EXAMPLE 10 A comparative Example between catalyst with the heating step and catalyst without the heating step. Catalyst without the heating step Into a 500-milliliter, three-necked flask blanketed with nitrogen were placed 200 milliliters of dry decahydronaphthalene. The solvent was heated to 50 C. and the nitrogen was replaced with ethylene. The following catalyst components were then added: 10 millimols of tetraisopropyl titanate and 20 millimols of triethyl aluminum. The polymerization was attempted for 30 minutes at 50 C. and then terminated with 100 milliliters of n-butyl alcohol. No polymer was obtained. Catalyst with the heating step In a 500-milliliter, three-necked flask blanketed with nitrogen were placed 200 milliliters of dry n-hexat 50 C. and was then terminated with 50 milliliters of n-butyl alcohol. The resulting polymer was collected, washed and dried. Ten grams of polymer were obtained.

Into a 500-milliliter, three-necked flask blanketed with nitrogen were placed 200 milliliters of n-hexadecane, l millimols of tetra-t-butyl titanate and 7 millimols of triethyl aluminum. The mixture was heated at 250C. for 30 minutes to precipitate the titanium and aluminum oxide to drive off decomposition products produced during the formation of the mixed oxides. Precipitation of the oxides occurred at 248C. The mixture was then cooled to 50C. and saturated with ethylene. Polymerization was initiated by adding 2 millimols of triisobutyl aluminum. With excess ethylene continually passing through the flask, polymerization was allowed to proceed for 30 minutes at 50C. It was then terminated with 50 milliliters of n-butyl alcohol. After washing and drying in a vacuum oven, the product weighed 19.6 grams.

EXAMPLE 1 l A reaction product of titanium and aluminum t-pentoxide was prepared by mixing at 50C., 6.85 grams (0.034 mol) of aluminum isopropoxide, 20 ml. (0.067 mol) of tetraisopropyl titanate, and 20 ml. of t-arnyl alcohol with 0.60 ml. (0.033 mol) of water dissolved in 20 ml. of t-amyl alcohol. The mixture was heated to 105C under nitrogen flow to remove isopropyl alcohol and excess t-amyl alcohol. The product had a density of 0.945 g./cc.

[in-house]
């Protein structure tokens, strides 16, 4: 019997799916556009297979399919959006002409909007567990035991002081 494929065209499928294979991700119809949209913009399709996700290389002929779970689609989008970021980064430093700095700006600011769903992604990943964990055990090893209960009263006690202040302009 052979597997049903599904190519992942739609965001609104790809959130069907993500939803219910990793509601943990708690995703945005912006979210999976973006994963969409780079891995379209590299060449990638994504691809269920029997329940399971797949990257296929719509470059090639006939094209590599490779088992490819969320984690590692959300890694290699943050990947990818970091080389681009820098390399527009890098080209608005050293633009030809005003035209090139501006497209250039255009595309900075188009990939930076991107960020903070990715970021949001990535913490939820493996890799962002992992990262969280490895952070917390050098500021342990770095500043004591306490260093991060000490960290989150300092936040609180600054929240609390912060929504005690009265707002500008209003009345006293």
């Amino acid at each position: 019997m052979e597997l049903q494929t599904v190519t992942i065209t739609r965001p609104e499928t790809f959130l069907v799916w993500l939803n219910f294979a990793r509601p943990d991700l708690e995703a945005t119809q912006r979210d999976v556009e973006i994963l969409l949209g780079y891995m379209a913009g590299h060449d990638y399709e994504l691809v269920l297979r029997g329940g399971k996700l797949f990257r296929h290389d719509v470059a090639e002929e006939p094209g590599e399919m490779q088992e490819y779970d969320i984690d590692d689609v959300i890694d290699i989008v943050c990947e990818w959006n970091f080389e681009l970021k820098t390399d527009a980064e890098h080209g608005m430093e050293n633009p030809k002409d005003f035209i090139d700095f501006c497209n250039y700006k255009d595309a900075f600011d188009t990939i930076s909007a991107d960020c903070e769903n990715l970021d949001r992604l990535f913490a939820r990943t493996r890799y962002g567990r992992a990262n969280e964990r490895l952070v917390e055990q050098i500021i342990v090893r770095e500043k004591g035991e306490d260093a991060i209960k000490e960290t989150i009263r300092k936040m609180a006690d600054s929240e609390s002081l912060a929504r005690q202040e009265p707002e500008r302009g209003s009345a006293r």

Three ml. of the above product (which contained 0.006 g. atoms of titanium and 0.003 g. atoms of aluminum) was added to 200 ml. of dry n-hexadecane in a 500 ml., three-necked flask blanketed with a nitrogen flow. The mixture was heated to precipitate the oxides and heating was continued at 250C for minutes under nitrogen flow to remove alcoholic by-products of the oxides formation. The mixture was cooled to 50C. and the nitrogen flow was replaced with an ethylene flow at atmospheric pressure. Polymerization of ethylene was initiated by adding 0.001 mol of n-butyl lithium. The polymerization was allowed to proceed for 15 minutes at 50C with excess ethylene passing through the reaction mixture. The product was washed several times with a 50/50 mixture of cyclohexane and acetone. After drying, the solid product weighted 1.3 grams.

EXAMPLE 12 Two-hundred ml. of dry n-hexadecane were placed in a 500 ml., three-necked flask blanketed with nitrogen and 0.006 mol of tetra-t-amyl titanate and 0.004 mol of triethyl aluminum were added. The mixture was heated to precipitate the oxides. Heating was continued for 15 minutes at 250C under nitrogen flow to remove any alcoholic products formed during oxide formation. The mixture was cooled to 50C and the nitrogen flow replaced with ethylene. Polymerization was initiated by adding 0.001 mol of diethyl zinc. Polymerization was allowed to proceed for 15 minutes at 50C under excess ethylene flow at atmospheric pressure. A small amount of polymer of very high molecular weight was obtained.

EXAMPLE 13 In a 500 ml., three-necked flask blanketed with a nitrogen flow were placed 200 ml. dry n-hexadecane, 0.006 mol tetra-t-amyl titanate and 0.004 mol of diethyl aluminum hydride. The mixture was heated and solids precipitated at 243C. Alcoholic by-products of the oxide formation were removed by continuing to heat at 250C for 15 minutes under nitrogen flow. The mixture was cooled to 50C and the nitrogen flow was replaced by an ethylene flow. Polymerization was then initiated by adding 5.5 ml. of a solution prepared by mixing 0.0005 mol of diphenyl magnesium and 0.0005 mol of triisobutyl aluminum. The polymerization was allowed to proceed for 15 minutes at 5 0C under excess ethylene flow at atmospheric pressure. After drying, the product weighed 5.4 grams.